The rule mandating confidentiality in mediation is stated differently in various statutes and Court rules, but they are uniform in purpose and effect. Any document prepared, or communication made, by parties, their counsel, or the neutral, for, during, or in connection with the mediation proceeding may not be disclosed outside its confines by any participant (or its representative). There are exceptions to this rule but they are few and narrowly drawn. (See, e.g., the Commercial Division, Supreme Court, New York County Rules and Procedures of the Alternative Dispute Mediation Program, Rule 8(b)) (e.g., disclosure limited to prevent an illegal act, or report unethical conduct to a proper authority, or when disclosure is required by law or rule.)
The purpose of this confidentially rule is to encourage the free exchange of information: “… the success of mediation depends largely on the willingness of the parties to freely disclose their intentions, desires, and the strengths and weaknesses of their case; and upon the ability of the mediator to maintain a neutral position while carefully preserving the confidences that have been revealed…” In re County of Los Angeles, 223 F.3d 990, 993 (9th Cir. 2000) (quoting Poly Software Int’l, Inc. v. Su, 880 F.Supp. 1487, 1494 (D.Utah 1995)); “… confidentiality serves to protect the mediation program from being used as a discovery tool for creative attorneys.” In re Anonymous, 283 F.3d 627, 636 (4th Cir. 2002).
Courts have noted that “where participation is mandatory and the mediation is directed and sanctioned by the [c]ourt, ‘the argument for protecting confidential communications may be even stronger because participants are often assured that all discussions and documents related to the proceeding will be protected from forced disclosure.’ [citing cases]” Id. at 637.
The consequences for violating this confidentiality rule can be dire, ranging from monetary fines (e.g., Bernard v. Galen Group, 901 F.Sup. 778 (SDNY 1995), to outright dismissal of a claim or defense (e.g., Parangino v. Barnett Bank, 690 So. 2d 725 (Fla. Dist. Ct. App. 1997); Hand v. Walmart Valley Sailing Club, No. 11-3228 (10th Circ. 2012). As former District Judge Chin held in Bernard, “if participants cannot rely on the confidential treatment of everything that transpires during [mediations] then counsel of necessity will feel constrained to conduct themselves in a cautious, tight-lipped, non-committal manner more suitable to poker players in a high-stakes game than to adversaries attempting to arrive at a just resolution of a civil dispute.” Id. at 784.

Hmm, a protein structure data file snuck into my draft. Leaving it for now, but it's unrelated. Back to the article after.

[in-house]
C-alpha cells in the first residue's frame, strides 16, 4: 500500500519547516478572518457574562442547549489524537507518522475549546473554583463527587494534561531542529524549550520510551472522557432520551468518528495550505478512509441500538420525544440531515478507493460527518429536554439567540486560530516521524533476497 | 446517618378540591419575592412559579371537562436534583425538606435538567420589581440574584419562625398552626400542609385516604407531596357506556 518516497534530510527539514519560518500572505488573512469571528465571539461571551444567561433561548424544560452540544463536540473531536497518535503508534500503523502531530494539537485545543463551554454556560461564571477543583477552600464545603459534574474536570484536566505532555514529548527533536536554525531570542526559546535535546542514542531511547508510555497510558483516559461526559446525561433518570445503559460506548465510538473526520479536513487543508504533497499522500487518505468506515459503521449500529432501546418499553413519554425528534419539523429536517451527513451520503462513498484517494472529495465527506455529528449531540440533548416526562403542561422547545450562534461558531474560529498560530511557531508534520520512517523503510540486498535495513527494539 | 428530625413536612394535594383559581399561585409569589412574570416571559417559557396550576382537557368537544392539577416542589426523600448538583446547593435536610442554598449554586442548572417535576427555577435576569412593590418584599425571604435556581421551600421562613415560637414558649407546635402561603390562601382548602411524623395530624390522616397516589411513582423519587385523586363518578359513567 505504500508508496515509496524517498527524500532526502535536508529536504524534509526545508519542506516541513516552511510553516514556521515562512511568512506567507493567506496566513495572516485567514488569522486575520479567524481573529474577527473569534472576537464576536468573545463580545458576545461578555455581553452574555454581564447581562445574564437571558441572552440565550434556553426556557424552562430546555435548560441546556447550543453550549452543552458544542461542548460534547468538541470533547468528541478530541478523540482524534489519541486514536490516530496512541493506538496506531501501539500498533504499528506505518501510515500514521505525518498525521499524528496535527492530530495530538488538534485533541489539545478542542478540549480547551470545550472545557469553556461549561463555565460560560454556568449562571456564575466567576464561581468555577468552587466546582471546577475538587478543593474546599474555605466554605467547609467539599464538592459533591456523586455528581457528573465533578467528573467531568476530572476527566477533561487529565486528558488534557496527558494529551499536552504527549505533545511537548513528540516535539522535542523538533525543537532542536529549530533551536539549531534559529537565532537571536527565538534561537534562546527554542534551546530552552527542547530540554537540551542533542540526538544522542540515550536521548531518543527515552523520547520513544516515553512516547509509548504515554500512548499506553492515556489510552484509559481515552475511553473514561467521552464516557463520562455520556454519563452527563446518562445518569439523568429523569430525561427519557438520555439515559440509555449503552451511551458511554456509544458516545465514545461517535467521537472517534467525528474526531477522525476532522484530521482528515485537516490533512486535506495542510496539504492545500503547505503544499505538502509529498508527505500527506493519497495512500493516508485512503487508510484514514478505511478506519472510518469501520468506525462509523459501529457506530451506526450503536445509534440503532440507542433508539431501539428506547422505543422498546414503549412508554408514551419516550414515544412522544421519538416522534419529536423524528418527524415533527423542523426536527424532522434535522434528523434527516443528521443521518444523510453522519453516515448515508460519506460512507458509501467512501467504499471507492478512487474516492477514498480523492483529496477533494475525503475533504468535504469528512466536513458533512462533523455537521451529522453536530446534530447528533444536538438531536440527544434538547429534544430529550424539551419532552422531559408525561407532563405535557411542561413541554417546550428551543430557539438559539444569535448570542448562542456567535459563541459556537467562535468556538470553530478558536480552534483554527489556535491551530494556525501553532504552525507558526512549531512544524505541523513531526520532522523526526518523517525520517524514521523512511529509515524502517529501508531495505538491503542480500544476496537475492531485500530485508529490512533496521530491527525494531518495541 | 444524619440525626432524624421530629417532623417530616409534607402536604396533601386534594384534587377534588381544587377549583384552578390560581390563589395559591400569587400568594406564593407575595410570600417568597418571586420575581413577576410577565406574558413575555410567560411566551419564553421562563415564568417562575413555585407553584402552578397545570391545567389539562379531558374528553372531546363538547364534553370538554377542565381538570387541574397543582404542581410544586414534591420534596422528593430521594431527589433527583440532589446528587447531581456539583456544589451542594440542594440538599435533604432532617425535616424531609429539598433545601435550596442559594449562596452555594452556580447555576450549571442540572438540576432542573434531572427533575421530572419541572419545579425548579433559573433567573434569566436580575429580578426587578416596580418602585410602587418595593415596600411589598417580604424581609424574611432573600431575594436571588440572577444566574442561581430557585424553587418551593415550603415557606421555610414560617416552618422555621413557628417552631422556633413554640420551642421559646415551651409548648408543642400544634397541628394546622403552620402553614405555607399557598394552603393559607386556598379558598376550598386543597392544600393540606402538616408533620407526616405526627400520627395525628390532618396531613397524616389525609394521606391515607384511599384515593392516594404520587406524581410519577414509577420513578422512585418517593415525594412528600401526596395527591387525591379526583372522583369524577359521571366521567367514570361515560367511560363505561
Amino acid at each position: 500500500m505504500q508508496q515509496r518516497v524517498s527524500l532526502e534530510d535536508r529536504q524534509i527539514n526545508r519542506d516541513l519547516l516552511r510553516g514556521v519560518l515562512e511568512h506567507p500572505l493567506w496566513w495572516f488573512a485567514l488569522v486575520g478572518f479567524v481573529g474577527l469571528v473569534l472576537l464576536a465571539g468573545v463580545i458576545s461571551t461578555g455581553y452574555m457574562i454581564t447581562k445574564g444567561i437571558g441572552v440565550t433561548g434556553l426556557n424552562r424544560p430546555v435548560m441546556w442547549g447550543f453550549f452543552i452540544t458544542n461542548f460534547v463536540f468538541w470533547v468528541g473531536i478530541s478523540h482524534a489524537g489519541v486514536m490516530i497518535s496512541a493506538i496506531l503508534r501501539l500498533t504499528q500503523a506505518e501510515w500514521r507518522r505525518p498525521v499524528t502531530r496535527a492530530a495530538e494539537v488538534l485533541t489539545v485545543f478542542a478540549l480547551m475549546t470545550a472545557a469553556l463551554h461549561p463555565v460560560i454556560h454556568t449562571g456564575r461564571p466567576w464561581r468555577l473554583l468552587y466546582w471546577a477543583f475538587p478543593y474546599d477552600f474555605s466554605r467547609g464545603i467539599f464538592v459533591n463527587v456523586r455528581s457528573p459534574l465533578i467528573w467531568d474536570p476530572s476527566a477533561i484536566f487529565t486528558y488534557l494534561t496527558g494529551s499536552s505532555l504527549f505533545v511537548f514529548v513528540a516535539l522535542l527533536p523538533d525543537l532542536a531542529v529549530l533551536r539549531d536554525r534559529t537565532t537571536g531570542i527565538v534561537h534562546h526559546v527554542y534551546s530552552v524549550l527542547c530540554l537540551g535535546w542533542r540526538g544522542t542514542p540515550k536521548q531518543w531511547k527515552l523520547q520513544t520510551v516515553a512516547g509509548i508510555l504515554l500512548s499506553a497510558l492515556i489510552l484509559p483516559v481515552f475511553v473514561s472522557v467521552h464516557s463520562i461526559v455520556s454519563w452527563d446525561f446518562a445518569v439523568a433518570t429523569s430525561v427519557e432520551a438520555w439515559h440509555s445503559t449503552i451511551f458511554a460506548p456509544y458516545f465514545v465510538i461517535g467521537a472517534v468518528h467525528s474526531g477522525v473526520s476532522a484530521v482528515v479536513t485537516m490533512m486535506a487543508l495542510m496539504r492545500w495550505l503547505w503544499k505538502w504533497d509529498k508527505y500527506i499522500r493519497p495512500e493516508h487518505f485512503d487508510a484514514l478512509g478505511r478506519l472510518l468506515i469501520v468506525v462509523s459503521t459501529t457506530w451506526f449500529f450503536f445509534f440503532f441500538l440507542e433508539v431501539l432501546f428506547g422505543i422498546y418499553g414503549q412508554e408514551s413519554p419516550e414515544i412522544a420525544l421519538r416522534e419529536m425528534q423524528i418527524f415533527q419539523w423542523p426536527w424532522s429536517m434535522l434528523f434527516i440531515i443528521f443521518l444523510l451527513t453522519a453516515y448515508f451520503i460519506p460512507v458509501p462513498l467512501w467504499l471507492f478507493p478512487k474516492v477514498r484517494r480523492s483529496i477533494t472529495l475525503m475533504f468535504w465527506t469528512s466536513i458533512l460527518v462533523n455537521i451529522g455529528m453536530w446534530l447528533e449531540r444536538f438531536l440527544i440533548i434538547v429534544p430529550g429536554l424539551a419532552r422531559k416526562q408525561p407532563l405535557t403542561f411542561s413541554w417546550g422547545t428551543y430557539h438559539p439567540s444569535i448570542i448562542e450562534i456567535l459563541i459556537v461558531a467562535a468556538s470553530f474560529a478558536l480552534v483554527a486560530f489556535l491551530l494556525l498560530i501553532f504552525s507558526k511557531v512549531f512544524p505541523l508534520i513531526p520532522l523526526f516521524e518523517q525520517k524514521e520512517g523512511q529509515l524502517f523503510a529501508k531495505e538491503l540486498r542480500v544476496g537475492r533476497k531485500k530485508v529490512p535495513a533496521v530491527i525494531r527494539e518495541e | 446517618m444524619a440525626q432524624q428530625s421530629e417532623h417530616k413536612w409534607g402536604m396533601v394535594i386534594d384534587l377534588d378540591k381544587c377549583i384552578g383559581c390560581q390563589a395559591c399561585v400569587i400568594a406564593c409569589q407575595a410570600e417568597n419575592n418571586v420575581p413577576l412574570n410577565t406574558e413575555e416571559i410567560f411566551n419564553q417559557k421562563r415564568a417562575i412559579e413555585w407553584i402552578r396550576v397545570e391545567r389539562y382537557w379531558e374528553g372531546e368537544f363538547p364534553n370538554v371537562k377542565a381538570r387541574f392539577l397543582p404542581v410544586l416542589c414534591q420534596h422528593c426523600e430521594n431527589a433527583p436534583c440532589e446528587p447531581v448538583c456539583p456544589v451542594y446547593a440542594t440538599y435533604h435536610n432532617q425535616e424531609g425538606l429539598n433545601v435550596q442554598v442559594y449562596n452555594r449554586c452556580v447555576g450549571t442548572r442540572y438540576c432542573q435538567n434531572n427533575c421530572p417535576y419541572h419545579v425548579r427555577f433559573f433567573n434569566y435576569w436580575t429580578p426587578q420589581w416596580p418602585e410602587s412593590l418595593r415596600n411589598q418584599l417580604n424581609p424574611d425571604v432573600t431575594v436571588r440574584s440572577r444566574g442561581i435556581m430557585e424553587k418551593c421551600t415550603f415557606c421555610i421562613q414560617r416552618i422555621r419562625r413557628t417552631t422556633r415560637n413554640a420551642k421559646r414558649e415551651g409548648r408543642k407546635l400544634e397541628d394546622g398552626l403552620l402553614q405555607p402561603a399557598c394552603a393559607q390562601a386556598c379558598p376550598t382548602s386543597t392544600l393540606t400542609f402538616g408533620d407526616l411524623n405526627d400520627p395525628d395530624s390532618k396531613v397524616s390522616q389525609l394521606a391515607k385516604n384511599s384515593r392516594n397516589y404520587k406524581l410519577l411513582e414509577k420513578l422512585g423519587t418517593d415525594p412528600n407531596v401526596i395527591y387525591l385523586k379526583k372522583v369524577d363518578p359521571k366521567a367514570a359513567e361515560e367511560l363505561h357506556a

The confidentiality rule is invariably set forth in a rule or administrative order of the Court in which the action is pending. It is also often embodied in the Court order directing the mediation, or in a stipulation signed by the parties and all counsel prior to the mediation, as the U.S.D.C., E.D.N.Y. ADR Program requires before the commencement of any mediation. This subject should also be addressed in any underlying written agreement to mediate that the parties should execute.
Parties are, of course, charged until knowing and complying with Court orders and rules. For that reason, a party who seeks to argue that a violation was unwitting, or that there was no awareness of the rule, carries a heavy burden. And even if truly unaware, it would be a factor only in mitigation in determining the severity of the penalty.
Given the importance of confidentiality to the process, it is incumbent upon the mediator to raise and emphasize this subject in the opening segment of a mediation session. All participants should be reminded that strict confidentiality applies, the practical reasons for the rule, and the severe consequences attendant upon any violation. Proceeding in this manner emphasizes the difference between mediation and any other court hearing, and reassures the parties that they may and should speak freely in exploring a resolution of the case.